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Would anyone be interested in a monitor that isn't lighted by LED?

Discussion in 'Biohacking 101' started by Tarun, Oct 11, 2020.

  1. Tarun

    Tarun Silver

    Hi folks,

    I'm considering making a monitor which has the backlight removed, and can therefore be lighted by sunlight, candlelight, or basically any light you place behind it.

    Think something like this, but less barebones:


    Would anyone be interested in such a device?
     
  2. Wesley Fujishin

    Wesley Fujishin New Member

    I would be!
     
    Tarun likes this.
  3. Who wouldn't be? That's really cool!
     
    Tarun likes this.
  4. Wesley Fujishin

    Wesley Fujishin New Member

    Have you done a successful mod of a battery powered monitor, either part of a laptop or independent?
     
  5. Tarun

    Tarun Silver

    Glad you like the idea!

    I haven't done such a mod yet, but I've just ordered the first monitor to tinker with and make this a reality. Will keep you folks posted in this thread.
     
  6. Tarun

    Tarun Silver

    Finally weekend, had some time to tinker with it.

    Started off with a refurbished LCD monitor
    [​IMG]

    Standard monitor that you would see in doctor's offices and the like. The stand was quite heavy.
    [​IMG]

    First check whether it actually works, would save a lot of hassle if I find out now rather than later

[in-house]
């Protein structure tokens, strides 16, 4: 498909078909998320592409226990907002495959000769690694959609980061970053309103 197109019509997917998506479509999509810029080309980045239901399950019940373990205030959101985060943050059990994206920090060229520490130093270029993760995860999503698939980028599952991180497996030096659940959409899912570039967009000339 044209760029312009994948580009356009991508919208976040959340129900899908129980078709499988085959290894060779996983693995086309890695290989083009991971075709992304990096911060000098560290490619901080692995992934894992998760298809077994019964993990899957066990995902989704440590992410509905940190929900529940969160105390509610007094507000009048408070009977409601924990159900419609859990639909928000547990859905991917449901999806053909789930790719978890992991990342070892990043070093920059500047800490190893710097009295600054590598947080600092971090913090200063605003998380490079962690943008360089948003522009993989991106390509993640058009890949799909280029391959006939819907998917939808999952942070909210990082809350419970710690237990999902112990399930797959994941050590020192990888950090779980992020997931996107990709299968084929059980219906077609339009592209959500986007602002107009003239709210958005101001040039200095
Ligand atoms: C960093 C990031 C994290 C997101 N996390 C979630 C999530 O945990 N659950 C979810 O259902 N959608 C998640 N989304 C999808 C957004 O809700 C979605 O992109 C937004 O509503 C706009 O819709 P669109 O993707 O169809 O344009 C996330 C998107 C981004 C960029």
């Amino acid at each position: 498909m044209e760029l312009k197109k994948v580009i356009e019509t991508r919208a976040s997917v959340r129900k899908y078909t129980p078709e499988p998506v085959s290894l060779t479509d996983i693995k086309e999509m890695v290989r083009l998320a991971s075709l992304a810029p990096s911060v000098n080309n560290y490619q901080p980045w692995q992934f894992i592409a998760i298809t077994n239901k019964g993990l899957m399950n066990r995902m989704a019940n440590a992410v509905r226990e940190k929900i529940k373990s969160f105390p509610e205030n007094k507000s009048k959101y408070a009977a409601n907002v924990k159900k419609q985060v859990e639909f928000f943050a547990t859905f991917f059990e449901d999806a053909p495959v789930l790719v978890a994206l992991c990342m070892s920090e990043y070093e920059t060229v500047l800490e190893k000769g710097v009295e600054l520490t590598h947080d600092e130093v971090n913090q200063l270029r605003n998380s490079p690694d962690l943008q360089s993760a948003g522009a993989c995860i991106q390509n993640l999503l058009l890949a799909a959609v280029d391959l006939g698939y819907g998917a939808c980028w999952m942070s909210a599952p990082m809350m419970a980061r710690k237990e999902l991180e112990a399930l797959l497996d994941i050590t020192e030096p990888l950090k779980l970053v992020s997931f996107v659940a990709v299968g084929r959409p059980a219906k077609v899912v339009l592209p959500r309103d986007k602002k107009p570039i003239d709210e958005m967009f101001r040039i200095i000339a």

[​IMG]

    Removed the stand
    [​IMG]
    [​IMG]

    Removed the shell
    [​IMG]

    Removed the power cables for the backlights
    [​IMG]

    Removed the back subshell (making up words) that contains the circuitboards
    [​IMG]

    When you remove the back subshell, you come across the backside of the lighting panel
    [​IMG]

    This is the circuit board of the LCD screen, it wraps around the top of the lighting panel, otherwise it would obstruct the light coming from the panel. This is something I didn't realize before when thinking of making the natural light monitor.
    [​IMG]
     
  7. Tarun

    Tarun Silver

    I forgot to keep making pictures at this point, but at some point the LCD screen fell of my desk and it bended the connectors, effectively breaking the monitor. :(
    [​IMG]

    It's a bit hard to see in the picture, but the LCD panel is indeed see-through and looks dark green by default.
    [​IMG]

    These are all the components that (I think) are necessary to run the monitor. THere's the LCD panel, the circuit board for the power cable, the circuit boards for the VGA and USB cables, and a circuit board with buttons to turn on the monitor and the buttons for the monitor settings.
    [​IMG]

    I'll buy another monitor and give it another ago next weekend. I want to test whether the monitor actually works in the setup of the final picture.

    If it does, I need to find an extension cable of the SHS E188165 flat cable, so the cable doesn't interfere with back lighting. If I can manage this, my plan is to 3d print a shell and then work on reducing the EMF.

    I'm also extremely curious what to see that the color spectrum would look like, but it's a bit too steep so shell out more than a grand for a Spectrometer MK 350D. I've been looking into renting a spectrometer instead, but am only able to find ones for industrial applications, not for testing led screens. If anyone in the Netherlands has a spectrometer I can rent, let me know.
     
  8. Wesley Fujishin

    Wesley Fujishin New Member

    Do you need to use a special variety of spectrometers for LCD screens? Looking forward to seeing more progress!
     

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